North Korea sanctions could be lifted after summit, says China
China’s foreign ministry has said the international community could consider lifting economic sanctions on North Korea after the agreement signed by Kim Jong-un and Donald Trump in Singapore, according to Reuters.
The comment by Chinese officials suggests the US policy of “maximum pressure” on Pyongyang is already showing signs of cracking.
China represents more than 90% of North Korea’s trade and is in a position to provide much-needed relief for the isolated regime.
There are already reports that Kim’s charm offensive has led China to relax restrictions on trade with North Korea, violating United Nations sanctions.
This has come without substantial concessions from Pyongyang, despite a promise from the White House that “maximum pressure” would endure until North Korea relinquished its nuclear weapons.
At a press conference after the summit, Trump thanked the Chinese president, Xi Jinping, for implementing sanctions and vowed to maintain US restrictions, despite China’s suggestion North Korea be rewarded with sanctions relief in the wake of the historic meeting.
In South Korea, Choi Jung-hoon, a member of the North Korean Liberation Front, a quasi-military group that advocates the overthrow of the regime in Pyongyang, said he was furious at the outcome of the summit, which had led to “only good things for Kim Jong-un”. Choi was an army officer in North Korea’s cyber-hacking unit for almost 20 years before he escaped in 2006.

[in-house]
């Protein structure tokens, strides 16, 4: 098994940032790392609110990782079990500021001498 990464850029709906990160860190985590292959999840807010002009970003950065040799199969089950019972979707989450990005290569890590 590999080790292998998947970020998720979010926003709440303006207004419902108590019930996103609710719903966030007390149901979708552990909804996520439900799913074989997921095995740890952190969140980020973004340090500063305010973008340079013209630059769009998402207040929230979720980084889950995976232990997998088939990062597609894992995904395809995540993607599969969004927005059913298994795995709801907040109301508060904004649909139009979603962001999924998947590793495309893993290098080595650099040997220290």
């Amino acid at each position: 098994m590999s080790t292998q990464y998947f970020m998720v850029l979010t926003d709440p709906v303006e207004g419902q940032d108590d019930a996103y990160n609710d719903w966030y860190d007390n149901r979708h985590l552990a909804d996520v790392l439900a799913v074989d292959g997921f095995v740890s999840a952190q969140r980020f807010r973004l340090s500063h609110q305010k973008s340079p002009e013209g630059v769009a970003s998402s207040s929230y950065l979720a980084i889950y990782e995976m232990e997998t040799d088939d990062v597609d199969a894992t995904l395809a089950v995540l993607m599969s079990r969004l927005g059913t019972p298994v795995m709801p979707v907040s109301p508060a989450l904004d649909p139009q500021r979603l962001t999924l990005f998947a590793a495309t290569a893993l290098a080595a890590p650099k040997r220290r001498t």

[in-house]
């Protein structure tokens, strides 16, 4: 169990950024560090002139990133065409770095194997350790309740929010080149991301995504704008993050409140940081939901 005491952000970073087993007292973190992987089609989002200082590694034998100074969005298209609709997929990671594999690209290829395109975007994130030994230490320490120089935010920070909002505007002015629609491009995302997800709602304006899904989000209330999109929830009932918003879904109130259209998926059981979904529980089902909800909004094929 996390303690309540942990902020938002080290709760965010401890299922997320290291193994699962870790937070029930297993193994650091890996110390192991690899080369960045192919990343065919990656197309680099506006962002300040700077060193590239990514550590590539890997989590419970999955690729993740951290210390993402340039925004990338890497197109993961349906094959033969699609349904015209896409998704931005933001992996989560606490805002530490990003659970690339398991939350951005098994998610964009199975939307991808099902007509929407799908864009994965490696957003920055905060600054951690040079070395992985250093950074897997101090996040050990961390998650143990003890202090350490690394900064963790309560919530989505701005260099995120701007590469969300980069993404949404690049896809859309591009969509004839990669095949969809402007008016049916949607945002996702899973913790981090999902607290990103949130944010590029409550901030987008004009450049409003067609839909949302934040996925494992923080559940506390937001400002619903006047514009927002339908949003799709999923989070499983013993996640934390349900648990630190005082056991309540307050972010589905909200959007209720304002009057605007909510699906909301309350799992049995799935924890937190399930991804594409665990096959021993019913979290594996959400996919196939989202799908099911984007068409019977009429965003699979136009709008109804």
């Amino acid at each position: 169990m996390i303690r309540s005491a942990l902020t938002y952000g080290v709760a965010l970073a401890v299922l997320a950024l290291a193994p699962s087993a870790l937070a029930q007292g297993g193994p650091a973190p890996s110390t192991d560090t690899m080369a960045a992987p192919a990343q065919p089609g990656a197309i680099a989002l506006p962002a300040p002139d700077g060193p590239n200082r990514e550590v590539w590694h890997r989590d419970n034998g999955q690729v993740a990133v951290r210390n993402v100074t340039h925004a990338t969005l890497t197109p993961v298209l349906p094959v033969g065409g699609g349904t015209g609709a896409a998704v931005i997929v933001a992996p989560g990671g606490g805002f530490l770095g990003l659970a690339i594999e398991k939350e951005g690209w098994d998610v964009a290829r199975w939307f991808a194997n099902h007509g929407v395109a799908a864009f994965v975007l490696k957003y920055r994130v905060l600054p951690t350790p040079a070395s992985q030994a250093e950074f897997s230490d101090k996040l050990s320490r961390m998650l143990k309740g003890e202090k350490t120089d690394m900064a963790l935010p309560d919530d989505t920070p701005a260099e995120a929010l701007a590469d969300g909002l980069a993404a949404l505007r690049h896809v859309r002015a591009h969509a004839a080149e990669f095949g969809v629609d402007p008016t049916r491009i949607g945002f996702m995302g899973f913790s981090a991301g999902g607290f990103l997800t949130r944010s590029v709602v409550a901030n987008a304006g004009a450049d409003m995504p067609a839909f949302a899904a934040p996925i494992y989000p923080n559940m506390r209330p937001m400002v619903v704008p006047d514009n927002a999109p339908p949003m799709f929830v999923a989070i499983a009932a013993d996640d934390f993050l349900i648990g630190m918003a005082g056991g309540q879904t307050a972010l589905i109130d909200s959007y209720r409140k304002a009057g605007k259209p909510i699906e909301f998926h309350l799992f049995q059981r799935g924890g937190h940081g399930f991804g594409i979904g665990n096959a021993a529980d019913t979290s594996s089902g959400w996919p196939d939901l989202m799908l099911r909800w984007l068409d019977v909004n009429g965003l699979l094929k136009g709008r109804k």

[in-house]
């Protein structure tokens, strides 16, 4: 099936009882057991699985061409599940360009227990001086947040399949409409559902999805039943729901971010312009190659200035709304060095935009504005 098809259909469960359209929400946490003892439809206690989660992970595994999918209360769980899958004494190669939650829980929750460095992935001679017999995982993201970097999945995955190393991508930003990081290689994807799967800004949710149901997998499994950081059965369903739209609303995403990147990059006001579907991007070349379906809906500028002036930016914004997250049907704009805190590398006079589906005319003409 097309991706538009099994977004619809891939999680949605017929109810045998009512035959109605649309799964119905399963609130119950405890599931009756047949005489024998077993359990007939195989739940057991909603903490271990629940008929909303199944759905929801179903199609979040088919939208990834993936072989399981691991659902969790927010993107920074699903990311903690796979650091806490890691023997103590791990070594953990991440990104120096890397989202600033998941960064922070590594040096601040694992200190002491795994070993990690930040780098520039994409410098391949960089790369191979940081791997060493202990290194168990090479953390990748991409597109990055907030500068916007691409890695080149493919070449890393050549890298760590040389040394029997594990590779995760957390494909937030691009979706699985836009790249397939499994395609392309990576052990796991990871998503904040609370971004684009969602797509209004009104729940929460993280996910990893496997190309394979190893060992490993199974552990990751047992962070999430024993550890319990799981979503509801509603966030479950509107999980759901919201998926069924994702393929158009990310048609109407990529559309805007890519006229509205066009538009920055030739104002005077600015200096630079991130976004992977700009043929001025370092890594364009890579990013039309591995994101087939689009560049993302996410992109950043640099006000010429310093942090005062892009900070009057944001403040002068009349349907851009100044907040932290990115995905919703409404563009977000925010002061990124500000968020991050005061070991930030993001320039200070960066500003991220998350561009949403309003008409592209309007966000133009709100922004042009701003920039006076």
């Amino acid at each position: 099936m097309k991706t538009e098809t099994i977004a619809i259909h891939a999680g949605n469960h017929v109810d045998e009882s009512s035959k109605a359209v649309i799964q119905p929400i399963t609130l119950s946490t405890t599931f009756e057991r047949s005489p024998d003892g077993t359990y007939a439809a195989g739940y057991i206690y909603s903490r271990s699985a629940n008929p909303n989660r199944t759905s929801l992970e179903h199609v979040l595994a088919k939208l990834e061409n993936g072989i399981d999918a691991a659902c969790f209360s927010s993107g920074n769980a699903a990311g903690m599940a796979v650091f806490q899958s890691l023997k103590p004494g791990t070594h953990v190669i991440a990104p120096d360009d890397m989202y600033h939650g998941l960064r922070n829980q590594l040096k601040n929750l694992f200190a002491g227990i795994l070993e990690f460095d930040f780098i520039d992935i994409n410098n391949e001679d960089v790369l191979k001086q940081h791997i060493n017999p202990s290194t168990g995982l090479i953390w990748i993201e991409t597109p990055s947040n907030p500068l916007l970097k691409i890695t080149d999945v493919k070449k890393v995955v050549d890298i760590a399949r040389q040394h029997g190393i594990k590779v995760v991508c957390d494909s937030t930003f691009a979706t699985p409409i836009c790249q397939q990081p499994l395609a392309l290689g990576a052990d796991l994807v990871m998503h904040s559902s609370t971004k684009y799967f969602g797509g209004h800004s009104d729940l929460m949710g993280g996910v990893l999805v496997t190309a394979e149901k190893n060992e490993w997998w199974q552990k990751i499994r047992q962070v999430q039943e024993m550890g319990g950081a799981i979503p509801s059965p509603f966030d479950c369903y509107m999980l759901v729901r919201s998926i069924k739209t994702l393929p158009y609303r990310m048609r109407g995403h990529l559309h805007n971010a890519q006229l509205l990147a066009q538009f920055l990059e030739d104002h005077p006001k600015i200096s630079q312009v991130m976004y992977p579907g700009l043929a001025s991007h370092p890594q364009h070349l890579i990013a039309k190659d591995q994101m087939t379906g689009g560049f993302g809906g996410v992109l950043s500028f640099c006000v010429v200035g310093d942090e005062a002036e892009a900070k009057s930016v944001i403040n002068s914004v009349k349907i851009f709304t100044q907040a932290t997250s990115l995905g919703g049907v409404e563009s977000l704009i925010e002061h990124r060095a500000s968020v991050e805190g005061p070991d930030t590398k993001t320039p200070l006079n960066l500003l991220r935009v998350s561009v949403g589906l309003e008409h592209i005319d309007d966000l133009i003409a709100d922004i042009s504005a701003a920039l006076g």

“Trump completely lost to Kim, he was dragged around by Kim,” Choi said. “This has all been a political show by Trump, North Korea got away with everything they wanted. They said they will ‘denuclearise’, nothing has been said in detail.”
Choi was dismayed the US demand for complete, verifiable and irreversible dismantlement was absent from the agreement and he was particularly disappointed human rights were not prominently featured. The UN estimates North Korea is holding up to 120,000 political prisoners and says the regime is guilty of crimes against humanity.
Another refugee, Jung Gwang-il, who works to smuggle information into North Korea, said he was “moderately disappointed”. He previously worked at state-run trading companies but was later sent to a labour camp and tortured. He arrived in South Korea in 2004.
“Promising security for Kim’s regime will mean he can stay in power and will just keep on oppressing the North Korean people,” Jung said. “If denuclearisation happens while people in North Korea are dying, it’s pointless.”
Many North Koreans who have fled over the border are deeply suspicious of the government, with many having suffered physical or mental abuse at its hands.